Bramson gets his moment; Where Deutsche-Commerzbank talks went wrong

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It’s go time
“The fight over the future of Barclays,” which “will help determine whether any of Europe’s banks can retain global ambitions,” begins Thursday at the bank’s annual meeting. CEO Jes Staley, who “runs one of the last full-service banks left in Europe that compete with Wall Street,” believes he has the bank “primed to take on the likes of Goldman Sachs and Morgan Stanley.” But activist investor Edward Bramson “couldn’t agree less” and wants the bank “to scale back its Wall Street ambitions, to become a consumer and commercial lender with smaller investment-banking operations.”

Bramson conceded before the meeting that he doesn’t have the votes to win a seat on Barclays’ board.

But he “insisted that his attempt to win a directorship had already brought about positive changes at the underperforming investment bank, pointing to a change of leadership, a reduction in bonuses and a new focus on costs.”

Post mortem
The Financial Times takes an in-depth look into the doomed Deutsche Bank-Commerzbank merger attempt “to understand how a deal that had seemed inevitable ended in failure” and where both banks go to “find convincing plan B’s.”

European Central Bank regulators are worried that Deutsche Bank may fail its U.S. stress tests, “adding to pressure on Germany’s biggest lender to make changes to its investment bank after failed merger talks with Commerzbank.” The ECB is “concerned that Deutsche Bank’s standing has weakened since it flunked U.S. stress tests in 2015, 2016 and 2018 and a repeat would cause a bigger dent in confidence among customers and business partners.” At the same time, the Federal Reserve, which is currently examining the bank’s American operations, “could also impose conditions curbing its Wall Street investment bank, further undermining its earning power.”

No more paper
Intercontinental Exchange said it will pay $335 million to acquire Simplifile, which facilitates electronic processing of mortgage records and runs one of the largest networks connecting mortgage lenders, settlement agents and county governments. “With Wednesday’s deal, ICE is doubling down on its wager that U.S. mortgages will continue their transition from an awkward paper-based system to electronic processing. Last year, ICE acquired 100% of the parent company of Mortgage Electronic Registrations Systems, a national electronic registry for tracking servicing rights and ownership interests for U.S. mortgage loans.” Wall Street Journal, Financial Times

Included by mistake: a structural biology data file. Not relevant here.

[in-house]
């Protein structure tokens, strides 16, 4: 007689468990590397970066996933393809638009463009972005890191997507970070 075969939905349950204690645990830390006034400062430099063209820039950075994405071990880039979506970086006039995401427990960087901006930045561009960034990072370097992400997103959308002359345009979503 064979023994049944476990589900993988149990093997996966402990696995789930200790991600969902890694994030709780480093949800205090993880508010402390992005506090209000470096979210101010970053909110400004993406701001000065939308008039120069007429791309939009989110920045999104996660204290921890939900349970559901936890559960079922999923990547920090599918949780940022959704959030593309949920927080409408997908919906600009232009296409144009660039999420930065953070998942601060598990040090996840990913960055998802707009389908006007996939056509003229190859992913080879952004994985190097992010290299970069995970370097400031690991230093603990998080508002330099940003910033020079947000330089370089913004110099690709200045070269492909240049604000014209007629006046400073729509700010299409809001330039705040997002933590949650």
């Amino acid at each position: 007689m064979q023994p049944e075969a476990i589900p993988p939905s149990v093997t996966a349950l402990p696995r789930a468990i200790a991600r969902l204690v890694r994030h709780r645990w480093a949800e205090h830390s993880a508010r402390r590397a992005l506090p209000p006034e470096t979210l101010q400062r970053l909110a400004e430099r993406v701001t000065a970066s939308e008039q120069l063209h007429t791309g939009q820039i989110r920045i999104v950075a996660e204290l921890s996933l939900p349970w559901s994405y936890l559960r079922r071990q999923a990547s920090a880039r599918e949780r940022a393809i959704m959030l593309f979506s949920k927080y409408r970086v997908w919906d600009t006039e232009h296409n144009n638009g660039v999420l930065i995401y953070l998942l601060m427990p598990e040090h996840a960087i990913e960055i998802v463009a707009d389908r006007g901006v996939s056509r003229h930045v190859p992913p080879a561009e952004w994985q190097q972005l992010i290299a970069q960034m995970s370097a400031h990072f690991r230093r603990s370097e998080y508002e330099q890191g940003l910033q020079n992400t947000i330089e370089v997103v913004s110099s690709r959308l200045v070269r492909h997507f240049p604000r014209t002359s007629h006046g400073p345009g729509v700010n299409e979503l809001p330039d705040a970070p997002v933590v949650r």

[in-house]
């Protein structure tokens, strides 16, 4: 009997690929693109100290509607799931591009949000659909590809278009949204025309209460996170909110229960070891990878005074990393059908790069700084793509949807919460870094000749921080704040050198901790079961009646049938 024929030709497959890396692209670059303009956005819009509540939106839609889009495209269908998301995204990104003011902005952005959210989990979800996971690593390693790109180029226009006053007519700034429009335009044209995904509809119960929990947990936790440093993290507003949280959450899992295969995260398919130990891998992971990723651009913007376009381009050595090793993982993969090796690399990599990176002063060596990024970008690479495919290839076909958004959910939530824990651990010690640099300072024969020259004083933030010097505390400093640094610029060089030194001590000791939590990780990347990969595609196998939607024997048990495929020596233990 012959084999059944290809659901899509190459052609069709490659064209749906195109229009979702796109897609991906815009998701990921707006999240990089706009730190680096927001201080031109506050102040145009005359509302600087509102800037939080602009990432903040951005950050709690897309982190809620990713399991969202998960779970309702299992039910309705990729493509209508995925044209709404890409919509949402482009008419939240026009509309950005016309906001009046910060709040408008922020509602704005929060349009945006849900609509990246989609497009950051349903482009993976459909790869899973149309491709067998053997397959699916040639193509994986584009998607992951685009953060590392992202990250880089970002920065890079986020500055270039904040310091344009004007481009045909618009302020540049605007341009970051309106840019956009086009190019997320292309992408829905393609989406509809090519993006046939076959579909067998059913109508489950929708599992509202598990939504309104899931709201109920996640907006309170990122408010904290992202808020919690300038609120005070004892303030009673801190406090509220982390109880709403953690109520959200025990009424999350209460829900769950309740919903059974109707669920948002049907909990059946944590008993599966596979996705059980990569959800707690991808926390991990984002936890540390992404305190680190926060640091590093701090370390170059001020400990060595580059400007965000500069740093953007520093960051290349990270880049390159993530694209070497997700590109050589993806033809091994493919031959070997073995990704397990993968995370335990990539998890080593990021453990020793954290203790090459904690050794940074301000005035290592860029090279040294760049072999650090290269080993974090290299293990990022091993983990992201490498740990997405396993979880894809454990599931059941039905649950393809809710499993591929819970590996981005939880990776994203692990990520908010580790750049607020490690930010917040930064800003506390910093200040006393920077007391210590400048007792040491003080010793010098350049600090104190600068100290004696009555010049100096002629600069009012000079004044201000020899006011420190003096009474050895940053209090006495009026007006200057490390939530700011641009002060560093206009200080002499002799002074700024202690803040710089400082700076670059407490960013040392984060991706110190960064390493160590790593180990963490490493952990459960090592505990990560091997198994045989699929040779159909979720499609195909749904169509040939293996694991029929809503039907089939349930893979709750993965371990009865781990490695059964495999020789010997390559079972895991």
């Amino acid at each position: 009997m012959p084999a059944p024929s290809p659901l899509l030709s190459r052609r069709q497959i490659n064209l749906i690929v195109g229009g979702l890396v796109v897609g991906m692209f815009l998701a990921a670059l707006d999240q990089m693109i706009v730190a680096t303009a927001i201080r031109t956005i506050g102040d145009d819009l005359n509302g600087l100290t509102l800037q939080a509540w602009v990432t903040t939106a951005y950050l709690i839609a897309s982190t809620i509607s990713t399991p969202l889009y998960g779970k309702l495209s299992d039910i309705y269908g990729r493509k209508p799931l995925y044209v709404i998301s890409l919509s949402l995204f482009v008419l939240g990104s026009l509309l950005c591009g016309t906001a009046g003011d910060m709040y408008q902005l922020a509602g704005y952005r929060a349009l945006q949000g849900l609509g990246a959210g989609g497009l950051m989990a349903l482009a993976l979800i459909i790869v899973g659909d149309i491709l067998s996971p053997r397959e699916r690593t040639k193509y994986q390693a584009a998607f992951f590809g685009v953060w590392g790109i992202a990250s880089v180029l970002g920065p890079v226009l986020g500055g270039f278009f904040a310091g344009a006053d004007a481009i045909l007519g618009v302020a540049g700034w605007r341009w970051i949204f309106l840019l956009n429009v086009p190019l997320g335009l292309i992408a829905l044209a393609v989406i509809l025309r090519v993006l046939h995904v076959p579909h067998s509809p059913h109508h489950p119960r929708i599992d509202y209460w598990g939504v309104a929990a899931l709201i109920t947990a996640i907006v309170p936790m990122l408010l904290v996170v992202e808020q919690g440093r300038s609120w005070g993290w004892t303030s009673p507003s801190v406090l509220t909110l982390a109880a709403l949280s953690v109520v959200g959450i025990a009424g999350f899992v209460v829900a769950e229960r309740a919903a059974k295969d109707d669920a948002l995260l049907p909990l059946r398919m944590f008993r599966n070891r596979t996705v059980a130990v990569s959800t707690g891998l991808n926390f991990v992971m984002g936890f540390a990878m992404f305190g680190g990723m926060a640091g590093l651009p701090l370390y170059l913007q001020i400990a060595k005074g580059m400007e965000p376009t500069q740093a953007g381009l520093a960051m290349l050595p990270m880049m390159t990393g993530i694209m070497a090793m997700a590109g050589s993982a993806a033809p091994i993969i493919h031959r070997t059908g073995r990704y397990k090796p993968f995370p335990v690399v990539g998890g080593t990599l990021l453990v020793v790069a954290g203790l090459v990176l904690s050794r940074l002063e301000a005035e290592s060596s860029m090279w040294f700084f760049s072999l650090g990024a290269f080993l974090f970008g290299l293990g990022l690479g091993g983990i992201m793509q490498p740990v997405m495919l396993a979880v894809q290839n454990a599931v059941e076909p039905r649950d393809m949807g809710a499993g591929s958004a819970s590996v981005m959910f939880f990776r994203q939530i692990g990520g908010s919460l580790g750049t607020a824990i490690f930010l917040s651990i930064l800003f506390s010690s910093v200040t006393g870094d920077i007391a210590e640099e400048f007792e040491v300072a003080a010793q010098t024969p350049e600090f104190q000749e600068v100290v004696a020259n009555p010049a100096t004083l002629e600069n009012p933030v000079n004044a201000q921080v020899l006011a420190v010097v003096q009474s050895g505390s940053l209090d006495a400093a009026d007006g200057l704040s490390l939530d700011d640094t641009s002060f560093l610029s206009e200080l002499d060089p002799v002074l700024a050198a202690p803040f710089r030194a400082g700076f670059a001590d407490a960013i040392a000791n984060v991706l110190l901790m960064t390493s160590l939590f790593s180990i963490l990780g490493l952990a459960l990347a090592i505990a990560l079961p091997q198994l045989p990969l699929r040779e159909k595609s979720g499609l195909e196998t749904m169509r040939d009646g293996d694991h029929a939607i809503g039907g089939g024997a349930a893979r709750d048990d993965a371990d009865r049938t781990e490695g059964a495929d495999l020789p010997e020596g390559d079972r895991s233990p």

Wall Street Journal

On hold
The House of Representatives will suspend its deadline for Deutsche Bank and Capital One to turn over President Trump’s financial records until a court hears the president’s legal attempt to block the subpoenas. “The deadline suspension means the banks won’t turn over those documents to the congressional committees for at least a few weeks, pending a decision by the court.”

Opposite directions
The two largest publicly traded U.S. life-insurance companies had sharply divergent earnings in the first quarter. MetLife reported an 8% profit increase “in the last earnings period for former president and chief executive Steven Kandarian,” who had been CEO since 2011. But rival Prudential Financial reported a 32% drop in earnings “as a new CEO delivered his first full quarter of results.”

The Consumer Financial Protection Bureau fined Conduent Education Services, a servicer of government-issued student loans, $3.9 million for failing to failing to “take the required steps to ease the burden on borrowers facing difficulty repaying their loans.” The agency said the company since 2011 “failed to process loan adjustments in a timely manner, causing some borrowers to pay more than they owed.”

Financial Times

Out the door
Metro Bank said it lost 4% of its deposits in the first quarter after a “small number of large commercial and partnership customers” took their business elsewhere. The British bank, founded by Vernon Hill, the American banker who founded Commerce Bancorp in the U.S., has been under fire since “the discovery of a historic accounting error” in which it “miscategorized a large number of commercial loans, meaning it did not have as much capital against them as it should have.” That forced the bank to cut its growth plans. Metro’s stock has fallen more than 50% since the beginning of the year.

The bank’s shares plunged as much as 16% Thursday morning to a record low after it reported what one analyst called an “awful quarter for the bank.”


“He wants us to retreat into a foxhole? He should go back to Connecticut.” — Barclays CEO Jes Staley, commenting on activist investor Edward Bramson’s demand that the bank reduce the size of its investment bank. Bramson lives in Connecticut.

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